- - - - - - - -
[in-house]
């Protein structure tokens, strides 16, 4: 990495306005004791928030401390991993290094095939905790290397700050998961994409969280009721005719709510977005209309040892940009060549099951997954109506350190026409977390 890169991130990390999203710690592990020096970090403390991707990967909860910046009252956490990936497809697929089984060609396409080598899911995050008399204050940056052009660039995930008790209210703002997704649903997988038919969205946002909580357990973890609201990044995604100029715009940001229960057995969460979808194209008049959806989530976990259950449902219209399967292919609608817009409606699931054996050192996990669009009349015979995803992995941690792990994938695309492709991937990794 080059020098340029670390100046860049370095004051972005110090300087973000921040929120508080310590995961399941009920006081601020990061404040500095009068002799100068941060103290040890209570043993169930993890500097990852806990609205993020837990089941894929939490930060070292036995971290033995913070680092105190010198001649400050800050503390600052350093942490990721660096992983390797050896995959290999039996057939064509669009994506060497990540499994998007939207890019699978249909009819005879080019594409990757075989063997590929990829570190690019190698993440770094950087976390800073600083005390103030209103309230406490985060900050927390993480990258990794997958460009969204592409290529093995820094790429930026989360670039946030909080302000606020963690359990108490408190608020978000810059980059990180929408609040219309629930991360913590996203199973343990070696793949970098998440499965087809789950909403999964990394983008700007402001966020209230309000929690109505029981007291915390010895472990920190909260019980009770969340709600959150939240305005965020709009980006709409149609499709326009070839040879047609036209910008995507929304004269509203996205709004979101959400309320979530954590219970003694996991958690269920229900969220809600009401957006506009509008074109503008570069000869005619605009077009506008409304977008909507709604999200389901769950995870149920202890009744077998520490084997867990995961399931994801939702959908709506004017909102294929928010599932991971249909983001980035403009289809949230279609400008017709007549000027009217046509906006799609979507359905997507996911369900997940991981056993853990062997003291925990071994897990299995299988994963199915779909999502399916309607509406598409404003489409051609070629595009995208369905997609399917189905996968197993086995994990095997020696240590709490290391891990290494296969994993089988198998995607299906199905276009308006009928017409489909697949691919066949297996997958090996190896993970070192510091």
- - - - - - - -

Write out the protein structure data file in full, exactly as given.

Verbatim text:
[in-house]
């Protein structure tokens, strides 16, 4: 990495306005004791928030401390991993290094095939905790290397700050998961994409969280009721005719709510977005209309040892940009060549099951997954109506350190026409977390 890169991130990390999203710690592990020096970090403390991707990967909860910046009252956490990936497809697929089984060609396409080598899911995050008399204050940056052009660039995930008790209210703002997704649903997988038919969205946002909580357990973890609201990044995604100029715009940001229960057995969460979808194209008049959806989530976990259950449902219209399967292919609608817009409606699931054996050192996990669009009349015979995803992995941690792990994938695309492709991937990794 080059020098340029670390100046860049370095004051972005110090300087973000921040929120508080310590995961399941009920006081601020990061404040500095009068002799100068941060103290040890209570043993169930993890500097990852806990609205993020837990089941894929939490930060070292036995971290033995913070680092105190010198001649400050800050503390600052350093942490990721660096992983390797050896995959290999039996057939064509669009994506060497990540499994998007939207890019699978249909009819005879080019594409990757075989063997590929990829570190690019190698993440770094950087976390800073600083005390103030209103309230406490985060900050927390993480990258990794997958460009969204592409290529093995820094790429930026989360670039946030909080302000606020963690359990108490408190608020978000810059980059990180929408609040219309629930991360913590996203199973343990070696793949970098998440499965087809789950909403999964990394983008700007402001966020209230309000929690109505029981007291915390010895472990920190909260019980009770969340709600959150939240305005965020709009980006709409149609499709326009070839040879047609036209910008995507929304004269509203996205709004979101959400309320979530954590219970003694996991958690269920229900969220809600009401957006506009509008074109503008570069000869005619605009077009506008409304977008909507709604999200389901769950995870149920202890009744077998520490084997867990995961399931994801939702959908709506004017909102294929928010599932991971249909983001980035403009289809949230279609400008017709007549000027009217046509906006799609979507359905997507996911369900997940991981056993853990062997003291925990071994897990299995299988994963199915779909999502399916309607509406598409404003489409051609070629595009995208369905997609399917189905996968197993086995994990095997020696240590709490290391891990290494296969994993089988198998995607299906199905276009308006009928017409489909697949691919066949297996997958090996190896993970070192510091």